My Call to Marketers in High-Tech Industries: Our Time Has Come.
I am driven by the concept of movement; the idea that there is nothing in the world that is permanent. Whether it means putting something into motion or watching something cultivate or revolutionize, life itself boils down the power of movement, and as a marketer, my occupation is centered on the possibilities of this truth.
I performed spoken word poetry as a teenager. I witnessed the power of messaging, and more importantly, the impact on the recipients of said messaging. Words caused discord, stress, tears, curiosity, laughter, relief, solidarity. I could attest that the effective use of words delivered with a relatable tone and desirable flair could lead people to action. Long before I knew what marketing was, my leadership philosophy was initiated by this view, that leaders rose from effective messaging and strategic timing, which is, of course, both exhilarating and terrifying.
Rapid, globally-impactful movements shaped my college years. At different points of these formative years, I have vivid memories of pondering on several grounding issues:
Who decides which changes are for the better?
At what point do advancements in technology move from being conveniences to necessities?
Who best demonstrates leadership through all of these shake-ups in the political, social, cultural and business landscapes?
Who educates the masses and guides them to becoming more equipped?
The year I started college was the year Apple changed the world with the introduction of the iPhone. It made us hyper-connected, increasingly impatient consumers, but it also granted us new sensibilities about design, user experience and methods of communication. iPhone reveals turned product demos into cultural events.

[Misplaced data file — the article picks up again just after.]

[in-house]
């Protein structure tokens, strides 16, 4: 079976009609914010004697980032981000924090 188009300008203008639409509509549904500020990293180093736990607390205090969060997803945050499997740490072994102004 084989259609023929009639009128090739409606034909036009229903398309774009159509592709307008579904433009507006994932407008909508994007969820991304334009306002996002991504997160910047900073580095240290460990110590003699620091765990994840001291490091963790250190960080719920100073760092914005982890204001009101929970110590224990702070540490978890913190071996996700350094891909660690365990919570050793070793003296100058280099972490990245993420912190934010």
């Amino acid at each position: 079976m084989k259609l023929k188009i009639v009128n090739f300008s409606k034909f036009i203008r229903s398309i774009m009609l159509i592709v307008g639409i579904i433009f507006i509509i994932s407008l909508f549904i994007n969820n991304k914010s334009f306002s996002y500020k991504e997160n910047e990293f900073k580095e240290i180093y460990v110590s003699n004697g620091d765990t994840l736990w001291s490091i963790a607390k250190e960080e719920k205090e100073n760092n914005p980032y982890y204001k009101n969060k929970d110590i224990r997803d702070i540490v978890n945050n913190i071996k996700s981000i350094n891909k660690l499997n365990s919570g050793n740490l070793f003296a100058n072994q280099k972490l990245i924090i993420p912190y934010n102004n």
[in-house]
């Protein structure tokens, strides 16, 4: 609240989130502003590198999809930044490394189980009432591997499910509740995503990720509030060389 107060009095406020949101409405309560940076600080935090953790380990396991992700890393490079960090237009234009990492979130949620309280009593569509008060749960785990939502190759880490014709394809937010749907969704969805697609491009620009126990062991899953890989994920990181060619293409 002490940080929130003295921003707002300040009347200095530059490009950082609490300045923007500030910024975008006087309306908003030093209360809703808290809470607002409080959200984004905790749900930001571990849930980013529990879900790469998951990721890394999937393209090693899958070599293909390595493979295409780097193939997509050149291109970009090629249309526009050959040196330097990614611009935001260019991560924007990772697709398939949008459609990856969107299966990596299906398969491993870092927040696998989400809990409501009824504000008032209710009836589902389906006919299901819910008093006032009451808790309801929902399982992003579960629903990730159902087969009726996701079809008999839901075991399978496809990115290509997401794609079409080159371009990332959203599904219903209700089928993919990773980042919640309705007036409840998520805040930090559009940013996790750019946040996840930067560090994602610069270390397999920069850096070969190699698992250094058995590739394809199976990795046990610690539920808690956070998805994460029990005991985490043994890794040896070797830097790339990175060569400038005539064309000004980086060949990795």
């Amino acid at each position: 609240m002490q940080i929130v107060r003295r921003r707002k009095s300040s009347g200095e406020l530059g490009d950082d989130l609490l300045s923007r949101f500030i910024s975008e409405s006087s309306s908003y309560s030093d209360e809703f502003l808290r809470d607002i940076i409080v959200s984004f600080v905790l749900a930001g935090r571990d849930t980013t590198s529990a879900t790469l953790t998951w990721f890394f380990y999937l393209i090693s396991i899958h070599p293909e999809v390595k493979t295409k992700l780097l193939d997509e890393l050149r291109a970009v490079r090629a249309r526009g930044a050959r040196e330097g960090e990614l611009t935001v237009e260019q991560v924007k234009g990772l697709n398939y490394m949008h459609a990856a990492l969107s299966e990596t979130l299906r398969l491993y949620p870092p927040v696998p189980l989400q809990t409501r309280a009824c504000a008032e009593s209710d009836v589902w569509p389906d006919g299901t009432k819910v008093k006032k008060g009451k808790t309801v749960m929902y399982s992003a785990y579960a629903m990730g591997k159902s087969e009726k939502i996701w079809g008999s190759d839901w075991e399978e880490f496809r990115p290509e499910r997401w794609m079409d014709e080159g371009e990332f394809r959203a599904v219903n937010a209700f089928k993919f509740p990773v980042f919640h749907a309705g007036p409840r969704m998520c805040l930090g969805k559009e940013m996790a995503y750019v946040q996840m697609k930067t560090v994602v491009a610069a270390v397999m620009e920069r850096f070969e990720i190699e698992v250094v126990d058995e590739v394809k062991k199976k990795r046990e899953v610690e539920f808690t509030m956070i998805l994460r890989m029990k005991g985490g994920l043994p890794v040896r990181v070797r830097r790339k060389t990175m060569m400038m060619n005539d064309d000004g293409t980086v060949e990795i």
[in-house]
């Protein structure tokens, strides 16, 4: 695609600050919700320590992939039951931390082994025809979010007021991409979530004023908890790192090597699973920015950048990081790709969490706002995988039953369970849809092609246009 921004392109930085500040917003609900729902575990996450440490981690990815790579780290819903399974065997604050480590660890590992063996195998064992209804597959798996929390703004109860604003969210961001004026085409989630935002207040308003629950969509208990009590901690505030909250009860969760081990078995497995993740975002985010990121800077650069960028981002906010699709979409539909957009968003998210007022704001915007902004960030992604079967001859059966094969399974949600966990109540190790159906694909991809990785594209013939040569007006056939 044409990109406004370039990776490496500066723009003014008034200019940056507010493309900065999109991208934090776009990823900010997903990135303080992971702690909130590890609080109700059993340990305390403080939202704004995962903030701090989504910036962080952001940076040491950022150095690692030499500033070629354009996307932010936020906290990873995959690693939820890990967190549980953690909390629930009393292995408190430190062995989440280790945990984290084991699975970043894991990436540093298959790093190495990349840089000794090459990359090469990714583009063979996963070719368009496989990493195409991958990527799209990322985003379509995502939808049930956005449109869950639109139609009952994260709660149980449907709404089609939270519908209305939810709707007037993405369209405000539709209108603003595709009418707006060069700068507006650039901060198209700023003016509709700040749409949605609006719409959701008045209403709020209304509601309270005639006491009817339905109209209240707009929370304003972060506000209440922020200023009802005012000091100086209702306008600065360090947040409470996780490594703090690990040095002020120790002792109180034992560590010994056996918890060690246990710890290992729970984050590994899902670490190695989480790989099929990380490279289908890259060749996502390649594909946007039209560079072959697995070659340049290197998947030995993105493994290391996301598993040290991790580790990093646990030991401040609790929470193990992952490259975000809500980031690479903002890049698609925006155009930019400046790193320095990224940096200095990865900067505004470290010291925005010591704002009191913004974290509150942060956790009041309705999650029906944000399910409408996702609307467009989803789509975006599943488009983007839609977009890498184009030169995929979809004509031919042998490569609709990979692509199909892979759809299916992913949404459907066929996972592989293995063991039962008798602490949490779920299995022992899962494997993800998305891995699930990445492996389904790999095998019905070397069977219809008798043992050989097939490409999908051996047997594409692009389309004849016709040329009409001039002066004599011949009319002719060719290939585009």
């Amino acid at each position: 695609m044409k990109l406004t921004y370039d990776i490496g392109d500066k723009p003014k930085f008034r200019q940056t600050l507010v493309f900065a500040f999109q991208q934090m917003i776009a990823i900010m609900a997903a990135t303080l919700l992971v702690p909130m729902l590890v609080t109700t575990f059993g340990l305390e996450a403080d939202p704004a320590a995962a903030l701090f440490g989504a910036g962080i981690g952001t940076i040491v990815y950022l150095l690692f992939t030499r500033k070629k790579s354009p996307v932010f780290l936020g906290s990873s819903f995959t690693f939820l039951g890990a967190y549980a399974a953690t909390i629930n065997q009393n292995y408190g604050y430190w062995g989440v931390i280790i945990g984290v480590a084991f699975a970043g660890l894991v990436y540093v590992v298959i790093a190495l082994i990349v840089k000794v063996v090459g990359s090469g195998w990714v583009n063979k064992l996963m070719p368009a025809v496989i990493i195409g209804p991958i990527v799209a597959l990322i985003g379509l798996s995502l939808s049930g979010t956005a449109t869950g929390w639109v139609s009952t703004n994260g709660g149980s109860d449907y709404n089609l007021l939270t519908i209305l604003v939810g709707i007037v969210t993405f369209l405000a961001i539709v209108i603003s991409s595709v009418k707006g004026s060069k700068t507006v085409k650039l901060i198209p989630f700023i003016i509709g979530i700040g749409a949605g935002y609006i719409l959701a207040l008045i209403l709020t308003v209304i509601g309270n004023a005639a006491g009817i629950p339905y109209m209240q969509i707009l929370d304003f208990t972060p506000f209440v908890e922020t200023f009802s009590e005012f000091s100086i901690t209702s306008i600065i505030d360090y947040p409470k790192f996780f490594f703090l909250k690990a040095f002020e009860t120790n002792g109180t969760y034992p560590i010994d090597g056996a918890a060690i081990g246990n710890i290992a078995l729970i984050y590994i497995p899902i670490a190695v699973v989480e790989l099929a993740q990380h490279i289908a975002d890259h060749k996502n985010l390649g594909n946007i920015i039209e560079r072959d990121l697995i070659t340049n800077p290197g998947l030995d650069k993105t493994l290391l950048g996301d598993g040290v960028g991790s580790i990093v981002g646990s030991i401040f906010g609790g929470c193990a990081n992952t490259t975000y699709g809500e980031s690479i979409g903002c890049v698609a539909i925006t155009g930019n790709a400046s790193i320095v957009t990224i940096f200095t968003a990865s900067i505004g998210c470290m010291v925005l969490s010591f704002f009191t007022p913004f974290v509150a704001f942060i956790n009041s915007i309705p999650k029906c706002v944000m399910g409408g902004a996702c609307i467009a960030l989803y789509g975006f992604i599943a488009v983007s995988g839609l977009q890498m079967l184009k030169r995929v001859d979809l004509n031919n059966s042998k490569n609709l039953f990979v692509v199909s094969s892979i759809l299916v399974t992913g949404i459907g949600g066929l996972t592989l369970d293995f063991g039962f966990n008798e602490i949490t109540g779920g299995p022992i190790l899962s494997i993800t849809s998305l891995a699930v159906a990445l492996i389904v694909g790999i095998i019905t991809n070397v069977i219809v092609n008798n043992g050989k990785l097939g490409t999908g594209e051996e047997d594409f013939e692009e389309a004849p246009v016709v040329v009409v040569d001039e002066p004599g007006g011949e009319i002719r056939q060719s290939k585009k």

By the time I was a sophomore, we saw the most significant financial crisis as a nation since the Great Depression, but we also saw the birth of the gig economy, where people began thinking about how different sets of their talents could be utilized to broaden their income opportunities. At the same time, the nation welcomed a new President, the first digital leader, who inspired grassroots campaigning and active online discussion at records never seen before.
By my junior year, we began to see a glimpse of what would very soon after become the attention economy, where the number of times something was shared online became a measure of its value or quality. By the time I graduated, Google was taking moonshots at projects that strived to change the world. Things started to feel very connected.
But more than ever before, there was glaringly an increased need for these organizations at the helm of innovation and transformation to emphasize a more humanistic approach to leadership and positive management of change.
My leadership philosophy enhanced through the lens of information systems, networks, collaboration and harnessing the tacit knowledge of individuals through my graduate studies. I asserted that becoming a marketing leader needed to go beyond effective messaging, to involve the mastery of the technical and social aspects of working authentically and with purpose towards the greater organizational good.
My master’s thesis focused on measuring the market impact of cognitive computing and artificial intelligence on knowledge workers within corporate workforces. The goal was to take that research into account in the development of the market positioning and marketing message for a disruptive international tech company. Many customer service-oriented companies were beginning to take advantage of their “digital labor” product and multidimensional human-like “brain” structure and memory capacity.